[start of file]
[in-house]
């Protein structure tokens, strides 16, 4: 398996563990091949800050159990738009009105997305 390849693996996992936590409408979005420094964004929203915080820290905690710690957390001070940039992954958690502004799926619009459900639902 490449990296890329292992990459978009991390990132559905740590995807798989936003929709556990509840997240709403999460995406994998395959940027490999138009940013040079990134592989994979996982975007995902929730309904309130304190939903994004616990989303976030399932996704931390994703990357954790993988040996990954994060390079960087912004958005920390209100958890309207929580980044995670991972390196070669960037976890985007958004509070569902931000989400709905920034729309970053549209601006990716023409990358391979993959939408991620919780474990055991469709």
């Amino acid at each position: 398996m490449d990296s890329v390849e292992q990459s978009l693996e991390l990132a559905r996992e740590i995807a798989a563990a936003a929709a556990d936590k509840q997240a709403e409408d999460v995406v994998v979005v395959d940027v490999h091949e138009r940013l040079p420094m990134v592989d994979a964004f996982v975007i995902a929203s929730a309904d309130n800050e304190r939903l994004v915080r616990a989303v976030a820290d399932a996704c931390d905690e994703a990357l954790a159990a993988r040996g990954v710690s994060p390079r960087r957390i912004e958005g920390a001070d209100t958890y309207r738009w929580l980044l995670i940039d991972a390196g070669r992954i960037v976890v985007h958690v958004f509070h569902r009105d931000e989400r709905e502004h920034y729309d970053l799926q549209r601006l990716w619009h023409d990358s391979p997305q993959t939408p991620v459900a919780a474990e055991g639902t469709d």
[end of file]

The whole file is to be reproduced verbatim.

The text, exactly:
[in-house]
């Protein structure tokens, strides 16, 4: 398996563990091949800050159990738009009105997305 390849693996996992936590409408979005420094964004929203915080820290905690710690957390001070940039992954958690502004799926619009459900639902 490449990296890329292992990459978009991390990132559905740590995807798989936003929709556990509840997240709403999460995406994998395959940027490999138009940013040079990134592989994979996982975007995902929730309904309130304190939903994004616990989303976030399932996704931390994703990357954790993988040996990954994060390079960087912004958005920390209100958890309207929580980044995670991972390196070669960037976890985007958004509070569902931000989400709905920034729309970053549209601006990716023409990358391979993959939408991620919780474990055991469709």
């Amino acid at each position: 398996m490449d990296s890329v390849e292992q990459s978009l693996e991390l990132a559905r996992e740590i995807a798989a563990a936003a929709a556990d936590k509840q997240a709403e409408d999460v995406v994998v979005v395959d940027v490999h091949e138009r940013l040079p420094m990134v592989d994979a964004f996982v975007i995902a929203s929730a309904d309130n800050e304190r939903l994004v915080r616990a989303v976030a820290d399932a996704c931390d905690e994703a990357l954790a159990a993988r040996g990954v710690s994060p390079r960087r957390i912004e958005g920390a001070d209100t958890y309207r738009w929580l980044l995670i940039d991972a390196g070669r992954i960037v976890v985007h958690v958004f509070h569902r009105d931000e989400r709905e502004h920034y729309d970053l799926q549209r601006l990716w619009h023409d990358s391979p997305q993959t939408p991620v459900a919780a474990e055991g639902t469709d």